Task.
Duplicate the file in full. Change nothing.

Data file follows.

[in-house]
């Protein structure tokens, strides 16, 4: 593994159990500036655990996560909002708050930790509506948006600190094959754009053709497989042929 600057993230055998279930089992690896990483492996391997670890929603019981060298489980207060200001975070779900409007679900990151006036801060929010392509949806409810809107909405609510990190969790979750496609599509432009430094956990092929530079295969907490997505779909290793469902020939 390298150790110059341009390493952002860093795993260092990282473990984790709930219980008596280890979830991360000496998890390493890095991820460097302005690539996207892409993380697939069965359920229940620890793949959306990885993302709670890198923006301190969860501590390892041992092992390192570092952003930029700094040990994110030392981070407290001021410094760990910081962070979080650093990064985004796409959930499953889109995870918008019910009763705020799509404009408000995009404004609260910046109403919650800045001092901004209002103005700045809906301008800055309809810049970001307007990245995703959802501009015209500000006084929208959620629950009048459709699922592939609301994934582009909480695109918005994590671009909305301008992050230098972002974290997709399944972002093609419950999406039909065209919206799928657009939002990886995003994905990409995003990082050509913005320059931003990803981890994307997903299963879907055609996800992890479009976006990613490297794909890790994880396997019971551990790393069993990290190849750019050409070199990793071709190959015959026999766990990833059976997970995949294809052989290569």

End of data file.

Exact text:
[in-house]
């Protein structure tokens, strides 16, 4: 593994159990500036655990996560909002708050930790509506948006600190094959754009053709497989042929 600057993230055998279930089992690896990483492996391997670890929603019981060298489980207060200001975070779900409007679900990151006036801060929010392509949806409810809107909405609510990190969790979750496609599509432009430094956990092929530079295969907490997505779909290793469902020939 390298150790110059341009390493952002860093795993260092990282473990984790709930219980008596280890979830991360000496998890390493890095991820460097302005690539996207892409993380697939069965359920229940620890793949959306990885993302709670890198923006301190969860501590390892041992092992390192570092952003930029700094040990994110030392981070407290001021410094760990910081962070979080650093990064985004796409959930499953889109995870918008019910009763705020799509404009408000995009404004609260910046109403919650800045001092901004209002103005700045809906301008800055309809810049970001307007990245995703959802501009015209500000006084929208959620629950009048459709699922592939609301994934582009909480695109918005994590671009909305301008992050230098972002974290997709399944972002093609419950999406039909065209919206799928657009939002990886995003994905990409995003990082050509913005320059931003990803981890994307997903299963879907055609996800992890479009976006990613490297794909890790994880396997019971551990790393069993990290190849750019050409070199990793071709190959015959026999766990990833059976997970995949294809052989290569």